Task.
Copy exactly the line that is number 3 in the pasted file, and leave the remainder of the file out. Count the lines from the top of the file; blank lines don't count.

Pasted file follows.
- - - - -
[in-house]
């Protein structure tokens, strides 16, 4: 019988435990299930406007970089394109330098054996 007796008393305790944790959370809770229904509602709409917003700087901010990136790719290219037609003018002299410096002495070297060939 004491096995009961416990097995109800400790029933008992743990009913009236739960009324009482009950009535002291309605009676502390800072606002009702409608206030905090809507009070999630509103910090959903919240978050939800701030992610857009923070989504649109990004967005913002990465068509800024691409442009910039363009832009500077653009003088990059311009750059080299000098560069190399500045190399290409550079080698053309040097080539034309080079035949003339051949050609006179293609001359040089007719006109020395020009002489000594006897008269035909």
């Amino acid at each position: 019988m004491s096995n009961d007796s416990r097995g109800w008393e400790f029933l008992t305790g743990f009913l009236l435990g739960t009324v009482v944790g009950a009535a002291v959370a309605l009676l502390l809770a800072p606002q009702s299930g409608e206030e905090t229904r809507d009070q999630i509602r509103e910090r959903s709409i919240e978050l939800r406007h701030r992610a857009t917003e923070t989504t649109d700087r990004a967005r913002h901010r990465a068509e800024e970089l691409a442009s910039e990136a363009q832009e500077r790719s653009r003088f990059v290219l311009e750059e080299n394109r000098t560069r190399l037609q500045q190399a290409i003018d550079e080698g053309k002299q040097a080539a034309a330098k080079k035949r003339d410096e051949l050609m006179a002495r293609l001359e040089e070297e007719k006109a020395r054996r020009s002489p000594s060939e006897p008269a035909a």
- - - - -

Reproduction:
């Amino acid at each position: 019988m004491s096995n009961d007796s416990r097995g109800w008393e400790f029933l008992t305790g743990f009913l009236l435990g739960t009324v009482v944790g009950a009535a002291v959370a309605l009676l502390l809770a800072p606002q009702s299930g409608e206030e905090t229904r809507d009070q999630i509602r509103e910090r959903s709409i919240e978050l939800r406007h701030r992610a857009t917003e923070t989504t649109d700087r990004a967005r913002h901010r990465a068509e800024e970089l691409a442009s910039e990136a363009q832009e500077r790719s653009r003088f990059v290219l311009e750059e080299n394109r000098t560069r190399l037609q500045q190399a290409i003018d550079e080698g053309k002299q040097a080539a034309a330098k080079k035949r003339d410096e051949l050609m006179a002495r293609l001359e040089e070297e007719k006109a020395r054996r020009s002489p000594s060939e006897p008269a035909a």